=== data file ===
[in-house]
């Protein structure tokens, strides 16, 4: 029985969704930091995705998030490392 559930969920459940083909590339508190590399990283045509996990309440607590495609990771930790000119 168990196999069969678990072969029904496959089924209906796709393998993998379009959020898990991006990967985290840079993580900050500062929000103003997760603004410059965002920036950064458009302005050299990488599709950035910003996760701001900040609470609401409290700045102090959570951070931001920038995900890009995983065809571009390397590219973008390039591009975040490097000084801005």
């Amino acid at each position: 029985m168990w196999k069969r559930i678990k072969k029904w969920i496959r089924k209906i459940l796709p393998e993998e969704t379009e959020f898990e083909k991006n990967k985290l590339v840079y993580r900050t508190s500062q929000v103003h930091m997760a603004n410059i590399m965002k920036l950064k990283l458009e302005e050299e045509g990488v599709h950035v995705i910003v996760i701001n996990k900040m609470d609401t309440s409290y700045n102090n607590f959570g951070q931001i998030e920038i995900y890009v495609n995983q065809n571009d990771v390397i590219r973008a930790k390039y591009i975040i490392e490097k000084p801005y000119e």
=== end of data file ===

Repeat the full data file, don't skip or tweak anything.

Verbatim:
[in-house]
């Protein structure tokens, strides 16, 4: 029985969704930091995705998030490392 559930969920459940083909590339508190590399990283045509996990309440607590495609990771930790000119 168990196999069969678990072969029904496959089924209906796709393998993998379009959020898990991006990967985290840079993580900050500062929000103003997760603004410059965002920036950064458009302005050299990488599709950035910003996760701001900040609470609401409290700045102090959570951070931001920038995900890009995983065809571009390397590219973008390039591009975040490097000084801005």
């Amino acid at each position: 029985m168990w196999k069969r559930i678990k072969k029904w969920i496959r089924k209906i459940l796709p393998e993998e969704t379009e959020f898990e083909k991006n990967k985290l590339v840079y993580r900050t508190s500062q929000v103003h930091m997760a603004n410059i590399m965002k920036l950064k990283l458009e302005e050299e045509g990488v599709h950035v995705i910003v996760i701001n996990k900040m609470d609401t309440s409290y700045n102090n607590f959570g951070q931001i998030e920038i995900y890009v495609n995983q065809n571009d990771v390397i590219r973008a930790k390039y591009i975040i490392e490097k000084p801005y000119e």